Charlize Theron in Monster
Hollywood loves a good-looking mug gone ugly. Charlize Theron’s performance in Monster won her the Best Actress Academy Award for her depiction of serial killer Aileen Wuornos, who murdered seven men in Florida during the 1990s. She claimed they were acts of self-defense during her time as a sex worker. Theron embodied Wuornos fully, taking her physical manifestation beyond the superficial details.
Brian Dennehy in To Catch a Killer
Brian Dennehy’s Emmy-nominated performance as killer John Wayne Gacy, who raped, assaulted, and murdered over 30 teenage boys and young men during the 1970s in Illinois, is absolutely chilling — in and out of his Gacy clown makeup. (Gacy dressed as a character named Pogo the Clown for charitable children’s events.) Dennehy shows the way Gacy charmed and deceived those around him with ease — and how the mask slipped to reveal the monster within.
Jeremy Renner in Dahmer
Jeremy Renner’s role as “Milwaukee Cannibal” Jeffrey Dahmer captured the attention of Hurt Locker director Kathryn Bigelow, leading to his casting in the award-winning film. But his powerful performance as Dahmer had difficult real-life consequences, as Renner explained to Parade:
After I did the film, playing a guy who was basically a monster, things started getting creepy. My cat was stolen. Then some girl bit me in a bar because I wasn’t paying attention to her anymore and I had to go to the hospital. It kept me single for a while, that’s for sure. Lot of people I wanted to date, but people I probably shouldn’t date.
Michael Rooker in Henry: Portrait of a Serial Killer
The events of Henry are fictionalized, but Michael Rooker’s character was inspired by serial murderer Henry Lee Lucas. The film’s brutality and Rooker’s seething menace won the praise of critics like Roger Ebert — who said Rooker “played [the part] with unrelenting power.”
Steve Railsback in Helter Skelter
The 1976 film Helter Skelter follows the investigation and trial of hippie cult leader Charles Manson. The movie is based on the famous book written by real-life Manson prosecutor Vincent Bugliosi. Railsback’s wild-eyed performance is considered one of the best Manson portrayals. From an interview with the actor on how he prepared for the part:
I love doing research on characters. I did a lot of things for Manson. I read the Helter Skelter book. I studied his speech. I watched him speak. I did that to look for any contradictions. I listened to his music. I thought it was awful by the way…(Laughing) What I did with the closet…Manson had been in several institutions for well over half of his life. He went in at age 11 and he didn’t get out until age 33. I don’t truthfully know if locking myself into a dark closet helped me with the character. I really don’t know. But, I was thinking about how Manson would be put into solitary and have only himself. So I would get into a dark closet for about forty-five minutes and just sit in there and talk to myself. I wanted to see what that feeling of solitary confinement could feel like. I had to try it, because I myself, have never been placed in confinement actually, and I thought it might help me feel something.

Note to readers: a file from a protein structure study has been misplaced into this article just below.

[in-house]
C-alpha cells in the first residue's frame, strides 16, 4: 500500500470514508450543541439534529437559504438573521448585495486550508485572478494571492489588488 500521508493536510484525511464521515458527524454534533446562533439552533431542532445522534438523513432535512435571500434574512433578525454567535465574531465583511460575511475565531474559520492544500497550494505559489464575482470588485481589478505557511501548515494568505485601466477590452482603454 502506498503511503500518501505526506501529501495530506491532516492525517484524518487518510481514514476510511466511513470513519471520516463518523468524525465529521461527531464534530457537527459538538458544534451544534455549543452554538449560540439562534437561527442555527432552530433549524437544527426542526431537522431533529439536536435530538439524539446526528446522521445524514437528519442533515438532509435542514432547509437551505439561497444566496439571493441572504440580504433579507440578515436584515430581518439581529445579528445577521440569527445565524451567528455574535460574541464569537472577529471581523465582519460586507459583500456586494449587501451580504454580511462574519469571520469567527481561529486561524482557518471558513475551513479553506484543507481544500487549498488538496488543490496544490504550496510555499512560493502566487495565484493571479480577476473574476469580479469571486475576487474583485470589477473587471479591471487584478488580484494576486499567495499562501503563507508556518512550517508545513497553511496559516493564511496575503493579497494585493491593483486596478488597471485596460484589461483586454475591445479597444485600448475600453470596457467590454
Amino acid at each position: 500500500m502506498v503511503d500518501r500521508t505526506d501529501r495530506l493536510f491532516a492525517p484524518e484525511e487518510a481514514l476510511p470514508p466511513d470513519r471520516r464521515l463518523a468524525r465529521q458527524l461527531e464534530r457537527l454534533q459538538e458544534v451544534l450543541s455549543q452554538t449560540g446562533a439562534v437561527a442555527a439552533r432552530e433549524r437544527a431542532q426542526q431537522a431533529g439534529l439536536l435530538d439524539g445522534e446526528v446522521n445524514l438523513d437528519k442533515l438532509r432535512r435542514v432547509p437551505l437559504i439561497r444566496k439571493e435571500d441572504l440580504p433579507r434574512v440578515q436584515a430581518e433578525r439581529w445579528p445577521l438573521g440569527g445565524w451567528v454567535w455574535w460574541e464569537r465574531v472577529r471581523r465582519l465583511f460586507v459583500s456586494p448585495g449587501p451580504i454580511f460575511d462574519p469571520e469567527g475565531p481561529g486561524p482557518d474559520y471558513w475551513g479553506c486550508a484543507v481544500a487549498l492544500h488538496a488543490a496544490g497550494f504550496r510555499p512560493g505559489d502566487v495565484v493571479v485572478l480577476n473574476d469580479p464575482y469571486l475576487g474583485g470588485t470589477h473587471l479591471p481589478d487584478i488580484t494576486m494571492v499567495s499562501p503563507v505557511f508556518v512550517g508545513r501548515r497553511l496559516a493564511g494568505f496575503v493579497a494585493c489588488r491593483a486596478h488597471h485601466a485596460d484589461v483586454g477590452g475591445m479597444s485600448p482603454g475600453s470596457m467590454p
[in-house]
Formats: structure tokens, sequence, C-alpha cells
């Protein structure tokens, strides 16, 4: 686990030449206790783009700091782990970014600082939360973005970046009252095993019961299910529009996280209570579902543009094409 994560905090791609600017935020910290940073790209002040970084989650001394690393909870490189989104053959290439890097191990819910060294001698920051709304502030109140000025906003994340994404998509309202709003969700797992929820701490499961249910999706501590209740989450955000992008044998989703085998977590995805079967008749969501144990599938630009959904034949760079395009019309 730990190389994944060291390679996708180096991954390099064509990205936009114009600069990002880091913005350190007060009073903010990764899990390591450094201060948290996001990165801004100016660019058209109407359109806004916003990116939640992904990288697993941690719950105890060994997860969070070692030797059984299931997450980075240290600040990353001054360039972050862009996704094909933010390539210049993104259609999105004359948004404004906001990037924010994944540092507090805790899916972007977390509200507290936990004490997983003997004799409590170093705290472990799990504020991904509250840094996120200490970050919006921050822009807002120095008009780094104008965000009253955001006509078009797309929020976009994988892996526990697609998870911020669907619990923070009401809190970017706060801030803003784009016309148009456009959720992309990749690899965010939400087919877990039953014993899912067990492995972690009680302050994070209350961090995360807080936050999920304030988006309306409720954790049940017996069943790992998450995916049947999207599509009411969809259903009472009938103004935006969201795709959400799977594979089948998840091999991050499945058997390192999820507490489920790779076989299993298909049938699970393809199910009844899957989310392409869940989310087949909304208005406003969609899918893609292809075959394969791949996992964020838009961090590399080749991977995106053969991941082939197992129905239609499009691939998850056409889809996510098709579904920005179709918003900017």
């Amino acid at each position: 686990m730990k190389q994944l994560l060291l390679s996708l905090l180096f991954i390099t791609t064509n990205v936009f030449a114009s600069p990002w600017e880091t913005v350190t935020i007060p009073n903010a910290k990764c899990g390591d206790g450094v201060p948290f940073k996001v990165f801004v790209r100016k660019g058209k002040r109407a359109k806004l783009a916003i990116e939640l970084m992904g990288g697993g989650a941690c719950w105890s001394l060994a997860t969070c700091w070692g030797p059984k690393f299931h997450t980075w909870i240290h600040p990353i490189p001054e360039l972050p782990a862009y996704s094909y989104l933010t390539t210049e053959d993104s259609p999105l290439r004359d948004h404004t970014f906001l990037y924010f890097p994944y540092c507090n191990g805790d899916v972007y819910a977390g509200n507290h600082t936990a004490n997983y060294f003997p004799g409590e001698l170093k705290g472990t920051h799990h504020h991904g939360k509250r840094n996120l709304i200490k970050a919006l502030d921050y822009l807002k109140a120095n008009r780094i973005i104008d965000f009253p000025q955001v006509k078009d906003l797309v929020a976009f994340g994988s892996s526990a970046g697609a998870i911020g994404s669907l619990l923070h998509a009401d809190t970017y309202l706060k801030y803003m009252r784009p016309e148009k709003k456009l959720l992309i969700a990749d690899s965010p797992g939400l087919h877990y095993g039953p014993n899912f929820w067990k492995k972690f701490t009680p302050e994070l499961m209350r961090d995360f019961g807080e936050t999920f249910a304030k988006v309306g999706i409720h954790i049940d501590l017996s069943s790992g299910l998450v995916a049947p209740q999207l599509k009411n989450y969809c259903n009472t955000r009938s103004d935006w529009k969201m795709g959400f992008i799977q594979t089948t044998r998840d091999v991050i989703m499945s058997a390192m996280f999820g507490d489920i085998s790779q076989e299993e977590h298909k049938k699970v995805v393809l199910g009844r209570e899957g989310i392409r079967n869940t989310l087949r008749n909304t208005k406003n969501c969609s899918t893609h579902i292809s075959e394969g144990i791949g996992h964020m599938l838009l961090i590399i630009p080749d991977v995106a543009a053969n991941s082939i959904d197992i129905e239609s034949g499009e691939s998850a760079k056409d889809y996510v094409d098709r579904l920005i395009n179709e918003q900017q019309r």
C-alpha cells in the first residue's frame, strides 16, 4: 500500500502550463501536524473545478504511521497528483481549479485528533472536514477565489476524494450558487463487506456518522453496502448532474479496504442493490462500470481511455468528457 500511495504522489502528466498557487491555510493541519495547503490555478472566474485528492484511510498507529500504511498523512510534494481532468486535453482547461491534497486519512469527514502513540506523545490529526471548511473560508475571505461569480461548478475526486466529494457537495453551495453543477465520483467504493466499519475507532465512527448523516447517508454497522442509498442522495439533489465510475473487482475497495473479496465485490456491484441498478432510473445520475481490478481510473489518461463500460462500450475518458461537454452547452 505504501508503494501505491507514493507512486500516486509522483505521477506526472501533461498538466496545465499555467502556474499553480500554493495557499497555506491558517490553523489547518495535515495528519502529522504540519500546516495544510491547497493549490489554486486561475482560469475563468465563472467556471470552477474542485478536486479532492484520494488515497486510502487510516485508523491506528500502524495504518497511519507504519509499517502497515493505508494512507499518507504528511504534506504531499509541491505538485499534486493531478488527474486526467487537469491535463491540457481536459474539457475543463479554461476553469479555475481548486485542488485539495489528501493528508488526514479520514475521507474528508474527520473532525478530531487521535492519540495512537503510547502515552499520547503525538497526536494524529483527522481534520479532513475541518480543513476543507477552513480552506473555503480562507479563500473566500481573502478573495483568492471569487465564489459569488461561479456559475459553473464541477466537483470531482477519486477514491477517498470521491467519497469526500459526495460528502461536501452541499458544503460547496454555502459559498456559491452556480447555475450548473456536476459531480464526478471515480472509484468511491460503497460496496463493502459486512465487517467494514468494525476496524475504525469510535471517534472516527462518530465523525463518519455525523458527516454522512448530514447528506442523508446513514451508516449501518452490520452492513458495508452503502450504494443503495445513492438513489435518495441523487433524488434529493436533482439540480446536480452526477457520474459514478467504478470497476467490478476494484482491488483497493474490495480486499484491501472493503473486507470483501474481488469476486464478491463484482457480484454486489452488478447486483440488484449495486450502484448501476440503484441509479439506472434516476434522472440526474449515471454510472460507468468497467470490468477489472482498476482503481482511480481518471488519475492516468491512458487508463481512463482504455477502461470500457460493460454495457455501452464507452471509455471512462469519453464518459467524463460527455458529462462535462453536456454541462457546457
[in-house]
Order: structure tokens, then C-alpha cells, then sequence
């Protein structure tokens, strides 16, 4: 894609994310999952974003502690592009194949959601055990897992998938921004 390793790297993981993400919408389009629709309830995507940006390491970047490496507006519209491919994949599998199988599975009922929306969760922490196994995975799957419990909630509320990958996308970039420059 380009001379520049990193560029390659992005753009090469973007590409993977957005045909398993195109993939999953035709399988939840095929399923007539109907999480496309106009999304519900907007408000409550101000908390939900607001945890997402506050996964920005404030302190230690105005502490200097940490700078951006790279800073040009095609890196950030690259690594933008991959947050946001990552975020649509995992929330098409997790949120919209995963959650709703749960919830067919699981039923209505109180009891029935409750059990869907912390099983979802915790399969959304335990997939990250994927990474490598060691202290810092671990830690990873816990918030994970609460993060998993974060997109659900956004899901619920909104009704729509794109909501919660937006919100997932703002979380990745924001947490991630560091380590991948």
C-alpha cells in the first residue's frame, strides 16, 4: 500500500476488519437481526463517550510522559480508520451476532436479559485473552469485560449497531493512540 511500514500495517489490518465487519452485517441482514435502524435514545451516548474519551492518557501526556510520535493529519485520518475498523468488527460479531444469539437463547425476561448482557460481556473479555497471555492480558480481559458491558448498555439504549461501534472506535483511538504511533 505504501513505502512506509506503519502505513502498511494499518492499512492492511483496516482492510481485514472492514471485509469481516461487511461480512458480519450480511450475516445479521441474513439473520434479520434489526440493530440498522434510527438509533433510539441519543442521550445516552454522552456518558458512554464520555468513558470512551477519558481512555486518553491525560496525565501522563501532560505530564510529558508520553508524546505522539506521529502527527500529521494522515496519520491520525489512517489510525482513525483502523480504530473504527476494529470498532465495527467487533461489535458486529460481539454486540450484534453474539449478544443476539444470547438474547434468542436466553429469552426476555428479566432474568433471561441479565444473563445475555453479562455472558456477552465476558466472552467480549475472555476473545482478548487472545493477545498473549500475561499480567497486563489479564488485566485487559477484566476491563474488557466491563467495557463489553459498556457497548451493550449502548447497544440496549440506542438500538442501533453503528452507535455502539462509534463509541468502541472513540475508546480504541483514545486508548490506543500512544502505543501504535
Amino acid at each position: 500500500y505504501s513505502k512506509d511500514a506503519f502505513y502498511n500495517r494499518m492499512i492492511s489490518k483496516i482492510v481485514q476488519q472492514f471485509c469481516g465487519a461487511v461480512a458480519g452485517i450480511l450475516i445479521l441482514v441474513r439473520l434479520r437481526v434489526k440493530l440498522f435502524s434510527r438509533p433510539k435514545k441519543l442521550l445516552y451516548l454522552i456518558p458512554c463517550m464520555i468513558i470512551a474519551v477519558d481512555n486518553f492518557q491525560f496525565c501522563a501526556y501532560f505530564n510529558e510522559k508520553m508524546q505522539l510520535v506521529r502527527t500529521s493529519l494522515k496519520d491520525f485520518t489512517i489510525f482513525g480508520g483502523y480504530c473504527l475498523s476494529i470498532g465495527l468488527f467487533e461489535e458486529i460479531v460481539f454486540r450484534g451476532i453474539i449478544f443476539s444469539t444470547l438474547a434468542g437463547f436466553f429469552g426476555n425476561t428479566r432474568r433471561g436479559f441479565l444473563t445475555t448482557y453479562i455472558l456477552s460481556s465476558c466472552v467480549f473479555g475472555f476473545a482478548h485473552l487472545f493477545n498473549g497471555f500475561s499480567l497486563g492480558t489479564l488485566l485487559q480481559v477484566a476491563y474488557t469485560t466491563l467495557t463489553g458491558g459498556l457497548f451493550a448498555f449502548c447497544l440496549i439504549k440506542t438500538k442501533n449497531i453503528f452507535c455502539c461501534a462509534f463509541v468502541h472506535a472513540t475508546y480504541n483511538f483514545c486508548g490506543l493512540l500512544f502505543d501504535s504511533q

Mark Harmon in The Deliberate Stranger
Ted Bundy, killer, kidnapper, rapist, and necrophile of young girls and women, became a bizarre sex symbol during the 1970s. So it made complete sense when filmmakers cast Mark Harmon, voted People magazine’s Sexiest Man Alive in 1986, to play the law student turned murderer. Harmon captured Bundy’s smarmy charisma, winning him a Golden Globe nomination.
Scott Wilson in In Cold Blood
Scott Wilson’s tense In Cold Blood performance as Richard Hickock, one half of the two ex-convicts convicted for killing members of the Herbert Clutter family in Kansas, which inspired Truman Capote’s book of the same name, won critical praise. The irony of the film, however, is that co-star Robert Blake, who played Perry Edward Smith, Hickock’s partner in crime, was tried and acquitted of the 2001 murder of his second wife, Bonnie Lee Bakley.
Laura Prepon in Karla
Laura Prepon played Karla Homolka in the 2006 film Karla. Homolka was the wife of killer Paul Bernardo. She helped her husband kidnap, sexually abuse, and murder three young girls. Homolka claimed to be an unwilling accomplice, but video evidence later showed that she was more of a participant than she led investigators to believe. Prepon captures Homolka’s vulnerabilities and the madness of the couple’s crimes.